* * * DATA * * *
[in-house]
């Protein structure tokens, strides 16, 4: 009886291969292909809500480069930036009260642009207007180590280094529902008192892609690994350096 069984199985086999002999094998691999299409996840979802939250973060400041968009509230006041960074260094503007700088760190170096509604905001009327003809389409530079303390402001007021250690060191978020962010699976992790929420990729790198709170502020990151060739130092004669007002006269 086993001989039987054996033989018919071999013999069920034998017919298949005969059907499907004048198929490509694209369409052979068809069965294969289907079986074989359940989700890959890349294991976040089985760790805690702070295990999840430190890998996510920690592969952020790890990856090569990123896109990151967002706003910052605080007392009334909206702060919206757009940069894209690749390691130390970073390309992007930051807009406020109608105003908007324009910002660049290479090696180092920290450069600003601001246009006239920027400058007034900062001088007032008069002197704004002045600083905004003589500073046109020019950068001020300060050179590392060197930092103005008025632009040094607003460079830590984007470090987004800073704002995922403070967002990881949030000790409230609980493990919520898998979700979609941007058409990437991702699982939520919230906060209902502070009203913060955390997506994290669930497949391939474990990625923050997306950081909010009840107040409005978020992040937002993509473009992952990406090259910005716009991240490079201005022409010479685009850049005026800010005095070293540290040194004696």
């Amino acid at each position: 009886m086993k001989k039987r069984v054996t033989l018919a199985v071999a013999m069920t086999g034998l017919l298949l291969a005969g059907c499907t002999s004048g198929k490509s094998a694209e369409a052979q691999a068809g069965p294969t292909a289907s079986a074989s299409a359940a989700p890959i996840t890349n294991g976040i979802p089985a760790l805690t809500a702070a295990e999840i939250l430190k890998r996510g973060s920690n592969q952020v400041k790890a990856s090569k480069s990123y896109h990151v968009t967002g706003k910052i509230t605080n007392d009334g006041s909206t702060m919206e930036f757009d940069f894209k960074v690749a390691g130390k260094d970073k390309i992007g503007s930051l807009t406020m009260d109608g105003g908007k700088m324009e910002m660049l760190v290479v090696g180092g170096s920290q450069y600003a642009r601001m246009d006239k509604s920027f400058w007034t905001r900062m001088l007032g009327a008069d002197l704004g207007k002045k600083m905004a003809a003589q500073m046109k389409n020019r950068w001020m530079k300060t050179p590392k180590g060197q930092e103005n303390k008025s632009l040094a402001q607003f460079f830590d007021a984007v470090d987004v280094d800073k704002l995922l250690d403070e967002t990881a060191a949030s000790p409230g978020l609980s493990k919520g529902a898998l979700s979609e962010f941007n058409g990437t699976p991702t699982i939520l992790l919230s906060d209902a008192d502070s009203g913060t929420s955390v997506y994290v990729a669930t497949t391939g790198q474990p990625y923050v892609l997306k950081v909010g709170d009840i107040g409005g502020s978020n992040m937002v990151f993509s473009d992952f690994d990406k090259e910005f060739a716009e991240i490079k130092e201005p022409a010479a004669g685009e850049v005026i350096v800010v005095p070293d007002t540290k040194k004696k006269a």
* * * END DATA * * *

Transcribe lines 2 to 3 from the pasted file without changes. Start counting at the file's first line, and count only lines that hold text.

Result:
């Protein structure tokens, strides 16, 4: 009886291969292909809500480069930036009260642009207007180590280094529902008192892609690994350096 069984199985086999002999094998691999299409996840979802939250973060400041968009509230006041960074260094503007700088760190170096509604905001009327003809389409530079303390402001007021250690060191978020962010699976992790929420990729790198709170502020990151060739130092004669007002006269 086993001989039987054996033989018919071999013999069920034998017919298949005969059907499907004048198929490509694209369409052979068809069965294969289907079986074989359940989700890959890349294991976040089985760790805690702070295990999840430190890998996510920690592969952020790890990856090569990123896109990151967002706003910052605080007392009334909206702060919206757009940069894209690749390691130390970073390309992007930051807009406020109608105003908007324009910002660049290479090696180092920290450069600003601001246009006239920027400058007034900062001088007032008069002197704004002045600083905004003589500073046109020019950068001020300060050179590392060197930092103005008025632009040094607003460079830590984007470090987004800073704002995922403070967002990881949030000790409230609980493990919520898998979700979609941007058409990437991702699982939520919230906060209902502070009203913060955390997506994290669930497949391939474990990625923050997306950081909010009840107040409005978020992040937002993509473009992952990406090259910005716009991240490079201005022409010479685009850049005026800010005095070293540290040194004696």
């Amino acid at each position: 009886m086993k001989k039987r069984v054996t033989l018919a199985v071999a013999m069920t086999g034998l017919l298949l291969a005969g059907c499907t002999s004048g198929k490509s094998a694209e369409a052979q691999a068809g069965p294969t292909a289907s079986a074989s299409a359940a989700p890959i996840t890349n294991g976040i979802p089985a760790l805690t809500a702070a295990e999840i939250l430190k890998r996510g973060s920690n592969q952020v400041k790890a990856s090569k480069s990123y896109h990151v968009t967002g706003k910052i509230t605080n007392d009334g006041s909206t702060m919206e930036f757009d940069f894209k960074v690749a390691g130390k260094d970073k390309i992007g503007s930051l807009t406020m009260d109608g105003g908007k700088m324009e910002m660049l760190v290479v090696g180092g170096s920290q450069y600003a642009r601001m246009d006239k509604s920027f400058w007034t905001r900062m001088l007032g009327a008069d002197l704004g207007k002045k600083m905004a003809a003589q500073m046109k389409n020019r950068w001020m530079k300060t050179p590392k180590g060197q930092e103005n303390k008025s632009l040094a402001q607003f460079f830590d007021a984007v470090d987004v280094d800073k704002l995922l250690d403070e967002t990881a060191a949030s000790p409230g978020l609980s493990k919520g529902a898998l979700s979609e962010f941007n058409g990437t699976p991702t699982i939520l992790l919230s906060d209902a008192d502070s009203g913060t929420s955390v997506y994290v990729a669930t497949t391939g790198q474990p990625y923050v892609l997306k950081v909010g709170d009840i107040g409005g502020s978020n992040m937002v990151f993509s473009d992952f690994d990406k090259e910005f060739a716009e991240i490079k130092e201005p022409a010479a004669g685009e850049v005026i350096v800010v005095p070293d007002t540290k040194k004696k006269a």